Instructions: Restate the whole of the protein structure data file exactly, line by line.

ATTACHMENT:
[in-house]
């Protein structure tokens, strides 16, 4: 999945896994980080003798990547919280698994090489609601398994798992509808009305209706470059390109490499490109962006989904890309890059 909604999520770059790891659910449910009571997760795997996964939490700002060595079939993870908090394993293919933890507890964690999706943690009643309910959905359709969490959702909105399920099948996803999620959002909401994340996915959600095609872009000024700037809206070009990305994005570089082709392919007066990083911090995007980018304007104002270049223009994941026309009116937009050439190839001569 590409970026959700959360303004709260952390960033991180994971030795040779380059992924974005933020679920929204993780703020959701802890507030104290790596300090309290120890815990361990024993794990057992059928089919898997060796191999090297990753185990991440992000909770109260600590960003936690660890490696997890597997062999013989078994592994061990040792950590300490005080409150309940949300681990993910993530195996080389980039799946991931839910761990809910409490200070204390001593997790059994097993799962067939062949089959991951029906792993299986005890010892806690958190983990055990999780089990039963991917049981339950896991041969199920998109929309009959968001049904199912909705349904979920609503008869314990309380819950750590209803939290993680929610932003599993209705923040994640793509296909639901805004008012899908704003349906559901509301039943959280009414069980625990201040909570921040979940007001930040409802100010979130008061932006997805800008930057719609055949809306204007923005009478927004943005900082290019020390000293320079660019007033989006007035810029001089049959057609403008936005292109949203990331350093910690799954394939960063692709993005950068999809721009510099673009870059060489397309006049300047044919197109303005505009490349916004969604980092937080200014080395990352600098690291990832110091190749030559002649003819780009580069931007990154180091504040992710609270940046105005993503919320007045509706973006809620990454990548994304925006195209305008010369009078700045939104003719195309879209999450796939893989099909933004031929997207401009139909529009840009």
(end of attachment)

[in-house]
């Protein structure tokens, strides 16, 4: 999945896994980080003798990547919280698994090489609601398994798992509808009305209706470059390109490499490109962006989904890309890059 909604999520770059790891659910449910009571997760795997996964939490700002060595079939993870908090394993293919933890507890964690999706943690009643309910959905359709969490959702909105399920099948996803999620959002909401994340996915959600095609872009000024700037809206070009990305994005570089082709392919007066990083911090995007980018304007104002270049223009994941026309009116937009050439190839001569 590409970026959700959360303004709260952390960033991180994971030795040779380059992924974005933020679920929204993780703020959701802890507030104290790596300090309290120890815990361990024993794990057992059928089919898997060796191999090297990753185990991440992000909770109260600590960003936690660890490696997890597997062999013989078994592994061990040792950590300490005080409150309940949300681990993910993530195996080389980039799946991931839910761990809910409490200070204390001593997790059994097993799962067939062949089959991951029906792993299986005890010892806690958190983990055990999780089990039963991917049981339950896991041969199920998109929309009959968001049904199912909705349904979920609503008869314990309380819950750590209803939290993680929610932003599993209705923040994640793509296909639901805004008012899908704003349906559901509301039943959280009414069980625990201040909570921040979940007001930040409802100010979130008061932006997805800008930057719609055949809306204007923005009478927004943005900082290019020390000293320079660019007033989006007035810029001089049959057609403008936005292109949203990331350093910690799954394939960063692709993005950068999809721009510099673009870059060489397309006049300047044919197109303005505009490349916004969604980092937080200014080395990352600098690291990832110091190749030559002649003819780009580069931007990154180091504040992710609270940046105005993503919320007045509706973006809620990454990548994304925006195209305008010369009078700045939104003719195309879209999450796939893989099909933004031929997207401009139909529009840009």